Our role with this Bill is to ratify the existing convention and its protocols but I wonder if the Minister could comment also on the concept of cultural destruction as a war crime, since it is disappointing that the recent outrages in Mosul, Nineveh, Hatra and Palmyra are apparently not covered by the provisions of the Bill. I feel that many Members of your Lordships’ House are uneasy at seeing such deliberate destruction escaping the sanctions of international law, and wonder whether we should not be doing more. I fully support the Bill but perhaps some additional subsequent measures would be in order.
My Lords, six months ago I was privileged to lead a debate in the House in which many noble Lords spoke passionately and powerfully about the need to ratify the Hague convention and its protocols. I argued that, given the wanton violence to world heritage, not a day should be lost before we did so. That day has come, and not a moment too soon—but there is no reason to be churlish. We are delighted that we are here for Second Reading.
Many cultural and heritage agencies outside this House, such as the Heritage Alliance, have made the same case with increasing urgency—and, indeed, anyone who understands and sympathises with the universal values and culture that are expressed through the concept of “world heritage” has long wondered why we have been so slow, especially when sites such as Nineveh, Nimrod and Palmyra bind us together in human history as surely as do Stonehenge or Hadrian’s Wall. Finally we have the opportunity to put this right and make up for lost time—and, as I say, there is joy abounding.
This is not a handout Bill but a government Bill, and that is excellent. Much of it resembles the 2008 Bill that fell because of lack of parliamentary time. It is an opportunity to pay tribute to civil servants such as Hillary Bauer, who spent a great deal of time getting that Bill ready, and indeed to the generation of civil servants who are responsible for it and who have been very helpful. The Minister herself has consistently made it clear that this is something that she wants to achieve.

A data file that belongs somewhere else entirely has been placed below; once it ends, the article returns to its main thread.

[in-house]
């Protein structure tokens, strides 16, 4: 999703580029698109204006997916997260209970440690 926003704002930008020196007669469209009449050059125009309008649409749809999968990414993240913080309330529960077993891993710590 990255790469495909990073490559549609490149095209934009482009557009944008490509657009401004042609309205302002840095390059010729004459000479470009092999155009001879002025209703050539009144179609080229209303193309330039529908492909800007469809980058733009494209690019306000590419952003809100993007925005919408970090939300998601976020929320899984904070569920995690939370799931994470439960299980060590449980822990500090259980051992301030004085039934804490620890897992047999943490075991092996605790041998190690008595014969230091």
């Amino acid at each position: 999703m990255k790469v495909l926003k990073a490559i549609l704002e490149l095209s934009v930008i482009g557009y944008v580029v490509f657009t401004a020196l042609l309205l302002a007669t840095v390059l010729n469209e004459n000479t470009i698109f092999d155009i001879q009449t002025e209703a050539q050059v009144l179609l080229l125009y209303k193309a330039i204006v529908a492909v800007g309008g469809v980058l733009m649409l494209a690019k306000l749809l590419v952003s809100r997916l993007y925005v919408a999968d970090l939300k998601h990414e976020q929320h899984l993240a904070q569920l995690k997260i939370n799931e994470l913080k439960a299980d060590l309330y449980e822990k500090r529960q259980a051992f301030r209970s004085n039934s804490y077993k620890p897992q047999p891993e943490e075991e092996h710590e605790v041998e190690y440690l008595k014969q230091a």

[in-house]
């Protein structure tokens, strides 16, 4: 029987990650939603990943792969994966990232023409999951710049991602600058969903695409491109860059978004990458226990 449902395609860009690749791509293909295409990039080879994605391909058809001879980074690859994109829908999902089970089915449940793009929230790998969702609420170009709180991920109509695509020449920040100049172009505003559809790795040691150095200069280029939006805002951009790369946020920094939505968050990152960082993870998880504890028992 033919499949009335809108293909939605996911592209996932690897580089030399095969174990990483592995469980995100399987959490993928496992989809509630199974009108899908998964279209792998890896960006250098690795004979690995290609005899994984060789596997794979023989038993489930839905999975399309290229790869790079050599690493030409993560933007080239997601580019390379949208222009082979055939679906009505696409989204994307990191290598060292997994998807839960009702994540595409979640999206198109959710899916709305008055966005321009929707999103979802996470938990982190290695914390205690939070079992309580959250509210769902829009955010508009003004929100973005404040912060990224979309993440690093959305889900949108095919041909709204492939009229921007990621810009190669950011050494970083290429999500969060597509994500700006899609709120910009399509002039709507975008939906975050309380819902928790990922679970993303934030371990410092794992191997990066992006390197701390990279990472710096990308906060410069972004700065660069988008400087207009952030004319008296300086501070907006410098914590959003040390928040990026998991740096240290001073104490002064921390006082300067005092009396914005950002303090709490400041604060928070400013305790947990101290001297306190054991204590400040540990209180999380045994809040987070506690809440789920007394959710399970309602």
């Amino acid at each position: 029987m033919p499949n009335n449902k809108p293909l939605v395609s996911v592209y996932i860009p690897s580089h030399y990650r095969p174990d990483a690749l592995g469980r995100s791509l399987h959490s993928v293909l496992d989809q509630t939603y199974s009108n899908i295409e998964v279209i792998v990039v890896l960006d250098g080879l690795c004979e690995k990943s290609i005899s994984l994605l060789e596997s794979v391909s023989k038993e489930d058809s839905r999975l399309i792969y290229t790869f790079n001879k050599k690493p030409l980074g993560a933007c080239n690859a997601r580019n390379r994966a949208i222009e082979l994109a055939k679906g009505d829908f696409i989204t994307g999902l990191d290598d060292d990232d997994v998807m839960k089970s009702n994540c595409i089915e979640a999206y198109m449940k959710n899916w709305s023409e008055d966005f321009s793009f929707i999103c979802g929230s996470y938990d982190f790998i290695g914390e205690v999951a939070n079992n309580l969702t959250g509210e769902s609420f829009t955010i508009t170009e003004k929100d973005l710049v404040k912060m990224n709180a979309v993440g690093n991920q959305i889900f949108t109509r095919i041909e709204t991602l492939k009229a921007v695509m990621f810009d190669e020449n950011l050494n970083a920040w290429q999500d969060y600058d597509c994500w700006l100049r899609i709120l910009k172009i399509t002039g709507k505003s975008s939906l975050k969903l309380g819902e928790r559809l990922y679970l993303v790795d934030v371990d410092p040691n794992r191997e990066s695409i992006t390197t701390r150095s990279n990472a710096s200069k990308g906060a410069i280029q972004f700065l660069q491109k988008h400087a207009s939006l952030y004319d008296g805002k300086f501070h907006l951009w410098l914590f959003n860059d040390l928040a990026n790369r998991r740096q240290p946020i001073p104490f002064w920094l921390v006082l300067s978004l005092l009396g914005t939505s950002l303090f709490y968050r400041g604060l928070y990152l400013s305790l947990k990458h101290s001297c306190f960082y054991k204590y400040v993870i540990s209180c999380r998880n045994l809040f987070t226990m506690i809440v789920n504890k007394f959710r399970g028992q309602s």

I feared that events might conspire against the Bill but that has been confounded because all the questions that I raised in the previous debate have been answered, and legislation has been drafted to update the 2008 Bill to ensure that it fully implements our obligations and to reflect organisational and functional change in Whitehall. The Bill has support across Whitehall and the warm support of agencies such as Historic England, and I am sure that it will have a consensual passage through this House.
Like others, I am indebted to Dr Peter Stone, who holds the UNESCO Chair in Cultural Property Protection and Peace at Newcastle University, and to Professor Roger O’Keefe at University College, London, as well as to all the academics and curators who have been involved on the front line in many ways in the fight to protect cultural property and to strengthen our hand in relation to this convention.
No one is naive enough to think that the Bill will stop Daesh in its tracks violating monuments that contradict its deviant mentality. In Syria, it will not stop the looting and exploiting of ancient sites by terrified and impoverished people. I fully endorse the questions that were raised by the noble Lord, Lord Renfrew. The roll call of destruction will probably go on, even though the threats may change locally. But the Bill is of signal importance to us in the UK—and not just because we will no longer be isolated from the majority of the world, which has pledged through the convention to put a stop to violence against culture and humanity.
It is much more important than that. It recognises that attempts to destroy cultural identity simply create enemies for life. The monuments which tell a story of a people’s survival signify and validate their existence across time. That is why they are such a threat to an enemy who aims to wipe out—in the words of Irina Bokova, the Director-General of UNESCO—and cleanse all traces of a counter-culture. But we also know from long experience that lasting peace cannot be built in a cultural desert. History, identity and memory cannot be erased. Indeed, in 2010, in the context of the Chilcot report, the agencies documented the different ways in which,
“by failing to provide for the protection of cultural property, Coalition planners made it considerably more difficult for troops on the ground to win hearts and minds”.
The Minister has already outlined the key elements of the Bill, which are required to enable the UK to accede to the Hague convention and its two protocols. Of those clauses in the Bill, surely the most important is the introduction of offences designed to protect cultural property in the event of armed conflict at home and abroad. Questions will be raised about the clauses, not least about how we in the UK continue the fight against the illegal trade in antiquities and about where and how resources can and must be found.